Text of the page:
RH: During this training, day 1, the journalists, they learned more about like Ebola, the disease. Like, what are the symptoms, what do you do if you see a person with the symptoms. Where do you go to, who do you call, who do you contact. And which preventive measures you should take.
CR: The second day was dedicated to radio. How to find good, credible sources and how – when reporting on Ebola – to avoid causing unnecessary panic. One of the issues that kept coming up was the frustration journalists felt because it was so difficult for them to find basic, reliable information about the disease.
RH: There's the challenge of the government institutions not giving adequate information here in Ghana. And the health facilities. Which means that there's no, like, platform for information. So you have to go and pick like all the small pieces of information to make a story.
CR: The journalists also flagged more basic challenges they faced. One was limited and expensive Internet access. According to a study by the International Telecommunication Union, which is a UN agency, by the end of 2012, only 17.1% of Ghanaians used the Internet. Another study, by a group called Research ICT Africa, says that 60% of their respondents found the Internet expensive to use.
RH: When you have to do proper research, you can spend like hours on the Internet. Which can, like be a rather big cost for some of these radio stations.
CR: After the training, Hansen and the MFWA decided to find a way to package clear and accurate information about Ebola and send it to radio journalists across the country. The Ghana Health Service agreed to collaborate. So, under the Ebola and Media Project, they agreed that every time the Health Services received new information, they would send it to the Information Center for Communicable Diseases, managed by the MFWA. The MFWA would then write a story with the new information, and share it with radio journalists. In case you're wondering why they chose radio, Hansen explains:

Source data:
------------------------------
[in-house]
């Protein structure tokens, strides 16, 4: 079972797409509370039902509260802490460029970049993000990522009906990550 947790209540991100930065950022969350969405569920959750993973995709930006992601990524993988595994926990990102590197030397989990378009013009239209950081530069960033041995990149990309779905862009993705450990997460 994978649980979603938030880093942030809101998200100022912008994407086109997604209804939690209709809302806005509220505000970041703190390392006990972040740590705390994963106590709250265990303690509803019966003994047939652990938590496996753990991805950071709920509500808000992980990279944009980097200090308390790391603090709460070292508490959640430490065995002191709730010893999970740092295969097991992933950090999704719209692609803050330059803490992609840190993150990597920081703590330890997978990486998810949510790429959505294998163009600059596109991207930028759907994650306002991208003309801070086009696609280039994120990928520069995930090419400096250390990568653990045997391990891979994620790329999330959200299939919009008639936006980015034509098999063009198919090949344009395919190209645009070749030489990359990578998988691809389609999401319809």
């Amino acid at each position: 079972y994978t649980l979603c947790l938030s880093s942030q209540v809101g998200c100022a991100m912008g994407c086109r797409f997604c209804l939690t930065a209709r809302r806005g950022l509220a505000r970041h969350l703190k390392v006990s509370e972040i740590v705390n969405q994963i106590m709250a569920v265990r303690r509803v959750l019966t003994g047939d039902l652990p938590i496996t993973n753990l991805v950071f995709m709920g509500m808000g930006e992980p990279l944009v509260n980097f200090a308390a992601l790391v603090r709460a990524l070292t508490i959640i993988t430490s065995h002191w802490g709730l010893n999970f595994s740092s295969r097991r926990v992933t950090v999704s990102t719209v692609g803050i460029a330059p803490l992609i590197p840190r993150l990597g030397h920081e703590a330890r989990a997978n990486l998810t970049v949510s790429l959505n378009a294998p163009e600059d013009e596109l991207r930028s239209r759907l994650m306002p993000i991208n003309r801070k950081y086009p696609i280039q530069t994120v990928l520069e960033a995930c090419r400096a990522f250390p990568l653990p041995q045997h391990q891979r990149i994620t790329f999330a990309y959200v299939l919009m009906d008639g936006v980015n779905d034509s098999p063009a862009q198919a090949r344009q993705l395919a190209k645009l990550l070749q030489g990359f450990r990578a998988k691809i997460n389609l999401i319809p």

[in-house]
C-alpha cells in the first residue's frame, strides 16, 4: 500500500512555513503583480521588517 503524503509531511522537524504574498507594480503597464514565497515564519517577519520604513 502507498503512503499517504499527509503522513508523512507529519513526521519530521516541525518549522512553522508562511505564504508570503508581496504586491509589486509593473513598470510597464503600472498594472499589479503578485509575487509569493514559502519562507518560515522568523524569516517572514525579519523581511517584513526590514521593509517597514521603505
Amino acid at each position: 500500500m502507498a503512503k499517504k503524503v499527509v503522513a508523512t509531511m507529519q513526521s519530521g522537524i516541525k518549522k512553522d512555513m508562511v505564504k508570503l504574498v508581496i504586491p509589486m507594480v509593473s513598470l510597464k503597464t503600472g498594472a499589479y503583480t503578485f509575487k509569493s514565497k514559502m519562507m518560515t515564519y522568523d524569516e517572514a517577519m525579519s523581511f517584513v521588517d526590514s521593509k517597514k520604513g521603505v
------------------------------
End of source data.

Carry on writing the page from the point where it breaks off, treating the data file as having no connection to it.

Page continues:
RH: In Ghana, there was a recent AfroBarometer study showing that in rural areas 79% of people above 18 get their news, several times a week from radio. That is a very very very very large area of the rural population. And it is, it has proven to be like the main source of information.
CR: Radio is a main source of information in the country, which is why the centre also supported this medium by providing eight local radio stations with digital recorders. So far, Hansen says that the project has been a success. Not only have journalists been better able to report on the issue, but some local stations and media outlets have helped spread the word in their own way. One of the MFWA's partner stations, AHENFO FM, made a film about Ebola in Twi, a language spoken by an estimated 7 million people in Ghana, and took it on tour.
RH: And then they started touring around the communities in their area. To show them a movie to sensitize them about, again, symptoms, preventive measures, who do you call, and all this basic, basic information.
CR: Hansen believes that when people have access to information, they don't just become better informed about issues that affect their lives directly -- they become more involved, more engaged with the democratic processes that affect their lives
RH: We have seen very clear indications that when more information flows to the citizens, then they also get more responsive.
CR: Hansen's main take-away from the project?
RH: Just by making sure that the radio stations, they have access to basic information, they, it makes their work so much easier. That they suddenly start thinking of different ways of using this information and getting it out to the people. We have, I think with the 64 radio stations in our Ebola network, we reach the entire Ghana more or less.
CR: Reaching all of Ghana with potentially life-saving information is no small feat, and a project like this can serve as a model for other countries in the region. In the next segment of this three-part series, we'll hear from another IFEX member organisation that has extensively researched the state of access to information in Africa. We'll find out why the study was so important, and how it's being used.
This podcast was produced by Caro Rolando for IFEX, the global network of organisations dedicated to defending and promoting free expression. To hear the rest of this series visit www.ifex.org. We'd also love to hear your reactions to this series. You can tweet us AT IFEX, or find us on Facebook at IFEXorg.
Caro Rolando is the IFEX Section Editor for Africa, Europe and Central Asia.